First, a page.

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AP sources: US officials alerted authorities to German suspect in Los Angeles arsons
LOS ANGELES (AP) ' A German man was identified as a suspect in the Los Angeles arson spree because his mother was the subject of an arrest request by Germany, a U.S. State Department official said Tuesday .
Speaking on condition of anonymity because the investigations are ongoing, the official told The Associated Press that authorities learned about Harry Burkhart while working on the mother's case and recognized him in security video of the arson suspect.
"When they saw the security footage, they recognized him and they contacted the arson task force," the official said.
The official said the footage was seen on Sunday and Los Angeles authorities were alerted immediately. Burkhart was picked up on Monday, the official said.
The official didn't know the status of Burkhart's mother, Dorothee, or what type of visa the pair had entered the U.S. on. As German citizens, they would be eligible to come to the U.S. without a visa for 90 days under the Visa Waiver Program.
A federal law enforcement official, speaking on condition of anonymity because the official was not authorized to discuss the case, said Burkhart was present when his mother was arrested Dec. 28 by deputy U.S. marshals and Los Angeles police on the provisional arrest warrant.
It's no known why Germany sought the mother.
Provisional arrest warrants are normally issued when there are outstanding criminal charges pending overseas against someone. Ordinarily, U.S. authorities then obtain a U.S. arrest warrant through the State Department and the Justice Department.
Germany's Foreign Ministry said the German consulate general in Los Angeles was in contact with American authorities regarding the case, but declined to comment further on the matter.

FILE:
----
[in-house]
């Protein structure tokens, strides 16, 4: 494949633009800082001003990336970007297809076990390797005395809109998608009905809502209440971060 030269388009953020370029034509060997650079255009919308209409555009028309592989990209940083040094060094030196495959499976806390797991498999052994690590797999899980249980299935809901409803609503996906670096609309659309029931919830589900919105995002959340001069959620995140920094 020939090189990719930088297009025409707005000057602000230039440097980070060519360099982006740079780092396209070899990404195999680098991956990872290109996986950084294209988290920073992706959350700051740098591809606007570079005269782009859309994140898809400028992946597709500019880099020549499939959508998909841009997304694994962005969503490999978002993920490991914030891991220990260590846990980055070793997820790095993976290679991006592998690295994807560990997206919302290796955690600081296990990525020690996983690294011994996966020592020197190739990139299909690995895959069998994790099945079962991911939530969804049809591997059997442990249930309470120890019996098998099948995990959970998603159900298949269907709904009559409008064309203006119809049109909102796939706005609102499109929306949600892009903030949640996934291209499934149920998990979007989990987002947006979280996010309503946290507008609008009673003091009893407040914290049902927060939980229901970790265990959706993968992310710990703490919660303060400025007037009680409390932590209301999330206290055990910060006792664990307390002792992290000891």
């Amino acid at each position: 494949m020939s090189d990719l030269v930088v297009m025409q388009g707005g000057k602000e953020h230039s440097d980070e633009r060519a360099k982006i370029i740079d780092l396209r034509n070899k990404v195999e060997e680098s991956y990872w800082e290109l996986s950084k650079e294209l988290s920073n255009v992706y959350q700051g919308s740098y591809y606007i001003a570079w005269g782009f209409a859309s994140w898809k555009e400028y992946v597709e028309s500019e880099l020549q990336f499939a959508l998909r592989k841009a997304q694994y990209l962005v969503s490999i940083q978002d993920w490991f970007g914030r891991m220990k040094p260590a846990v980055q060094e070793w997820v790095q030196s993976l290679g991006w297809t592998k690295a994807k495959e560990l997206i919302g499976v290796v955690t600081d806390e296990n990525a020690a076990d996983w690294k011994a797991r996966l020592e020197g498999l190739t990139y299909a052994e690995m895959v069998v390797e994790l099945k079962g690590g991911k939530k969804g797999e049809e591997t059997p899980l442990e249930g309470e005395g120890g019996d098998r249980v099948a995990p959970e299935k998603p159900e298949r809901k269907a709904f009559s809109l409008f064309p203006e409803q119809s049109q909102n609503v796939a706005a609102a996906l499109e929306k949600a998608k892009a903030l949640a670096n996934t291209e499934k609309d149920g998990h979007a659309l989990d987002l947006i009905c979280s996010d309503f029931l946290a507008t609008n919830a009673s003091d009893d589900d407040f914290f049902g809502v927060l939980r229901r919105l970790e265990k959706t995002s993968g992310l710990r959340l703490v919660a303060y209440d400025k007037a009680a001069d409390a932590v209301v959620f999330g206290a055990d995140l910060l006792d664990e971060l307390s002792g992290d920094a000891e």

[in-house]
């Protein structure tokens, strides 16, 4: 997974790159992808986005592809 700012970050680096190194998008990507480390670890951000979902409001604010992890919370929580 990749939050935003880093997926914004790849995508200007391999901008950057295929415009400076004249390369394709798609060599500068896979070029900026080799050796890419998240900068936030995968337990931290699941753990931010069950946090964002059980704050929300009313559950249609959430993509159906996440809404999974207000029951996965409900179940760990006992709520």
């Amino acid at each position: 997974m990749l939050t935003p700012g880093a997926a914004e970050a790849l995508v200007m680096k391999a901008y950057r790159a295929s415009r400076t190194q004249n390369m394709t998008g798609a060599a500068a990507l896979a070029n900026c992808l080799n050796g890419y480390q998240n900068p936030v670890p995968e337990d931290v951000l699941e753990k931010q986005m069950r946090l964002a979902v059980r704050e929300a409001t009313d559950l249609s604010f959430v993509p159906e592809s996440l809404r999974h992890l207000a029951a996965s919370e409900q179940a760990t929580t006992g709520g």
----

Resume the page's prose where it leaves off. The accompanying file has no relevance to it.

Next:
The dozens of arson fires appeared to have halted with Burkhart's arrest. The 52 blazes caused more than $3 million in damage and put Los Angeles residents on edge during the long holiday weekend.
Police have said nothing about a possible motive in the fires set across Hollywood, neighboring West Hollywood and the San Fernando Valley.
"We are very confident in this arrest, but we have a long way to go," said Police Chief Charlie Beck.
Harry Burkhart was being held without bail. Authorities didn't know how long he's been in the United States and said he isn't cooperating with them.
Sheriff Lee Baca called him the "most dangerous arsonist in Los Angeles County that I can recall."
The intentionally set fires kept residents anxious over the holiday weekend in some of the most densely populated areas of the city. Hundreds of investigators, police officers and firefighters raced to deal with the blazes.
The fires forced many apartment dwellers from their homes. But there were no serious injuries ' one firefighter was hurt in a fall from a ladder, and another person suffered smoke inhalation.
Authorities had been looking for a man with shoulder-length ponytail seen on a surveillance video near where a car fire was reported.
Five hours later, Burkhart was pulled over by a reserve sheriff's deputy and later booked for investigation of arson of an inhabited dwelling.
While the investigation is ongoing ' authorities haven't ruled out the possibility that others may be involved ' Burkhart's arrest was a relief to anxious residents.
"Our long four-day nightmare is over," said Los Angeles County Supervisor Zev Yaroslavsky.
Galina Illarionova, who lives in the same apartment complex as the suspect, told reporters through a Russian translator that an agitated Burkhart visited her Sunday and said his mother was having some kind of legal problems. He told her his mother was in trouble with authorities and wanted Illarionova to attend a legal hearing with him, but he later said he didn't need her help.
Most of the fires began in cars, and authorities have not said how they were started.
One of Saturday's fires occurred at the Hollywood and Highland entertainment complex, a popular tourist destination bordered by the Walk of Fame in a neighborhood that includes Grauman's Chinese Theatre.
Damaged buildings included a former home of Doors singer Jim Morrison in Laurel Canyon.
AP writers Klapper and Pete Yost contributed to this report from Washington, D.C.